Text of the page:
The connector assembly of the application thus has very few parts, is economical to manufacture, is as simple to operate as a standard telephone jack, and makes the use of optical fiber within the subscriber premises plausible and feasible, especially when POF is used.
The plastic cantilever latch arm and associated cam lobes in conjunction with the ramped surface of the adapter provide the needed forward axial contacting force. This contacting force is dependent upon the resilience or elasticity of the latch arm material, i.e., plastic. However, when held in a fixed stressed position, as is the case with the assembled plug and adapter, plastic springs are characterized by a gradual decrease in force with time, a phenomenon known as "creep". As long as some forward force remains creep is not a major concern such as in the case of, for example, a semipermanent connection. On the other hand, in some cases, such as, for example, those where the connection is made and unmade frequently, creep can present problems of nonrepeatability and lack of, or reduced, reliability.
The present invention is a connector of, for example, the type shown in the Carlisle et al. application, in which the elasticity or resiliency of the plastic latch arm is reinforced or augmented by a resilient or elastic member. In a preferred embodiment of the invention, the resilient or elastic member comprises a U-shaped leaf spring which is mounted on or partially in the connector body between the connector body and the cantilevered latching arm. The spring, which may be made of any of a variety of suitable materials, such as, for example, beryllium copper or phosphor bronze, fits within a holding slot in the side of the connector or plug body and extends upward from the face of the body that faces the underside of the cantilevered latch arm. The spring is held in place by molded knobs on both edges of the lower or under side of the arm and by the slot in the plug body.
The sizing of the spring is determined based upon the elasticity of both the straight and the curved section thereof, and, preferably, produces a reinforcing force of approximately one pound which adds directly to the force of the plastic latch arm. Thus, if, over a period of time, there is a tendency for "creep", the spring will maintain sufficient force on the cantilever arm to retain the proper functions thereof, i.e., supplying a forward bias to the plug. The reinforcing spring of the invention is primarily designed for use with the connector shown in the Carlisle et al application. However, in any such connector which relies upon the resiliency or elasticity of, for example, the latching arm, the reinforcing action of the spring of the invention would be useful.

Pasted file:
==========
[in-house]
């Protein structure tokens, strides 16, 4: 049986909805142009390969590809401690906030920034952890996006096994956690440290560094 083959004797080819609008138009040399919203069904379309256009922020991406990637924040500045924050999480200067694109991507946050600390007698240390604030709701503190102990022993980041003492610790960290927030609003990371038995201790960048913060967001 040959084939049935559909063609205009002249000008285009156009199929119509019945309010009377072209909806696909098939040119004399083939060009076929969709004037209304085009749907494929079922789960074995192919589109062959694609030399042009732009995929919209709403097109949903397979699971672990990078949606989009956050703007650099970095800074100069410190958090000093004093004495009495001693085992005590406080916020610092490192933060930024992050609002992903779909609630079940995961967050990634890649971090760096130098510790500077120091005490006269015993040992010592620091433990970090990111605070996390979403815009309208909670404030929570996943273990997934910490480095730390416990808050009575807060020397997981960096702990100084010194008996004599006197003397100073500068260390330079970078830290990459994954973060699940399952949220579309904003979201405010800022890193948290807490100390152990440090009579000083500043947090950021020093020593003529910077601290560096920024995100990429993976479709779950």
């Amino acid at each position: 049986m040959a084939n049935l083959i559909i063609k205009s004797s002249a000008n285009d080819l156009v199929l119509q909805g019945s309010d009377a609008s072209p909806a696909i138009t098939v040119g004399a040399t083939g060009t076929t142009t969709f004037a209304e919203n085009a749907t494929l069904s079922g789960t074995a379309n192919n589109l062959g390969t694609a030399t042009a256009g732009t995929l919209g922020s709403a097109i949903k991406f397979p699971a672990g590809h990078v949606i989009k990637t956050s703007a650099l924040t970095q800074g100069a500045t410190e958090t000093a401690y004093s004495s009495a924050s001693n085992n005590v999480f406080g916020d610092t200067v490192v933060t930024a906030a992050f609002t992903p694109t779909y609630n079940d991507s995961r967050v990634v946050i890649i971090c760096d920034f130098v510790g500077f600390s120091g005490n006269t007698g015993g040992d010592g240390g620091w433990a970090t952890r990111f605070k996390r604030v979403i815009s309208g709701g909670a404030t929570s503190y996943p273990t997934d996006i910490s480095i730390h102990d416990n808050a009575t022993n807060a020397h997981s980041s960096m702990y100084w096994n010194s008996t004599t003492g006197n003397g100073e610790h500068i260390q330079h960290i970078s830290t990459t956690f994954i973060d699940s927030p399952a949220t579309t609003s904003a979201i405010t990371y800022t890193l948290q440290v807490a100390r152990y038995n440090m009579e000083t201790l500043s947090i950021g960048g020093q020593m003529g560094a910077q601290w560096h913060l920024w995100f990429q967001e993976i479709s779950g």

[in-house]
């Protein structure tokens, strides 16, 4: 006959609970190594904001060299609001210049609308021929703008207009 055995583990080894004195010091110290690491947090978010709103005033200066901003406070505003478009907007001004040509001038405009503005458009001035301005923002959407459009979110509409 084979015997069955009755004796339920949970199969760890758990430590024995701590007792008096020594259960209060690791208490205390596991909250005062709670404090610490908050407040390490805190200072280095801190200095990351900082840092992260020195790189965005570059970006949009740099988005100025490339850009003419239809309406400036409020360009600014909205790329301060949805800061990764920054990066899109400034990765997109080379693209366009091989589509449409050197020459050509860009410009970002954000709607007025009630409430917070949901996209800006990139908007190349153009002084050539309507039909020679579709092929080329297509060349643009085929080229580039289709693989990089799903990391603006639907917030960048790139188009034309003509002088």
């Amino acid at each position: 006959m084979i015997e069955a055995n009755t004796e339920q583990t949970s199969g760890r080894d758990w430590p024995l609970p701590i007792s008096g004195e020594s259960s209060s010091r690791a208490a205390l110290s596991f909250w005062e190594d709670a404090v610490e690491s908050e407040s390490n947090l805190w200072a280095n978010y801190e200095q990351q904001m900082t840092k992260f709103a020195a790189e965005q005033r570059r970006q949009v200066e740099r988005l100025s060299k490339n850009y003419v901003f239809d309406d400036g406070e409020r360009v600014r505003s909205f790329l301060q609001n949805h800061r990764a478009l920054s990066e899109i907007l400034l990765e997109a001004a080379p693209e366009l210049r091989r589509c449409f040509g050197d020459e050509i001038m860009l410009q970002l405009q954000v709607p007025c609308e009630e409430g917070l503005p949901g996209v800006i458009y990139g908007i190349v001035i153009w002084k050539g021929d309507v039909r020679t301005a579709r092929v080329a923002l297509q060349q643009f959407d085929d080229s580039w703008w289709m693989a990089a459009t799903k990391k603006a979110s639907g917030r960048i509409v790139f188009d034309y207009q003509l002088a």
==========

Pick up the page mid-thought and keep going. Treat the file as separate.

The various features of the present invention will be more readily apparent from the following detailed description, read in conjunction with the accompanying drawings.
FIG. 1 is an exploded perspective view of the connector and adapter of the Carlisle et al. application;
FIG. 2 is a perspective view of the assembly of FIG. 1 as assembled;
FIG. 3 is a cross-sectional elevation view of the assembly of FIG. 1;
FIG. 4 is another cross-sectional elevation view of the assembly of FIG. 1;
FIG. 5 is a perspective view of the connector plug of the present invention;
FIG. 6 is a different perspective view of the connector of the present invention;
FIG. 7 is an elevation view of one side of the connector of the invention;
FIG. 8 is an elevation view of the other side of the connector of the invention;
FIG. 9 is a plan view of the connector of the invention with certain parts omitted;
FIG. 10 is a perspective view of the resilient member of the present invention; and
FIG. 11(a) through 11(e) are elevation views of the resilient member under different degrees of compression.
FIG. 1 is an exploded perspective view of the connector and adapter assembly of the type shown and described in the aforementioned patent application of Carlisle et al., which is incorporated herein by reference.
The assembly 11 of FIG. 1 comprises a receptacle or adapter member 12 having a bore 13 extending therethrough for receiving a connector member 14. A trigger holding member 16 having a cantilevered trigger 17 affixed at one end thereof is adapted to be latched to the connector 14 by latching means 18 on member 16 and grooves 19 on connector 14. Trigger holding member 16 is shown as a duplex member, i.e. having two openings 21 for receiving two connectors 14. In the top surface of arm 22, approximately midway between the distal and proximal ends thereof is a latching projection or tab 24 and, on either side thereof is a radiused camming lobe 26, only one of which is shown. As best seen in FIG. 2, the distal end of trigger arm 17 overlies the distal end of latching arm 22 for actuation thereof as described hereinbefore. The bore 13 in adapter 12 is rectangular in shape for receiving the rectangular connector 14. A better understanding of the construction and functional relationship of the connector 14 and adapter 12 may be had with reference to FIGS. 3 and 4.
FIGS. 3 and 4 depict the action of the camming lobes 26 during and after insertion of the connector 14 into the adapter 12. For simplicity, member 16 and trigger arm 17 have not been shown in FIG. 3, however, the depressed position of arm 22 is, initially, due to the action of trigger arm 17 thereon. As can be seen in the figures, the interior upper surface of bore 13 has a sloped portion 27 leading into adapter bore 13 which functions to force tab 24 downward as connector 14 is inserted into adapter 12 and pushed forward. A notch is formed in the camming surfaces 29 formed in the bore 13 which has a sloped camming surface 28 sloping upward from rear to front. As the connector 14 is inserted into adapter 12 and pushed forward, the camming lobes 26 ride up the slope 28, with the spring action of arm 22 maintaining them in contact with slope 28, thereby applying a forward bias to connector 14, as explained in greater detail in the aforementioned Carlisle et al. patent application, and driving butt end 31 of connector 14 forward into its butting position.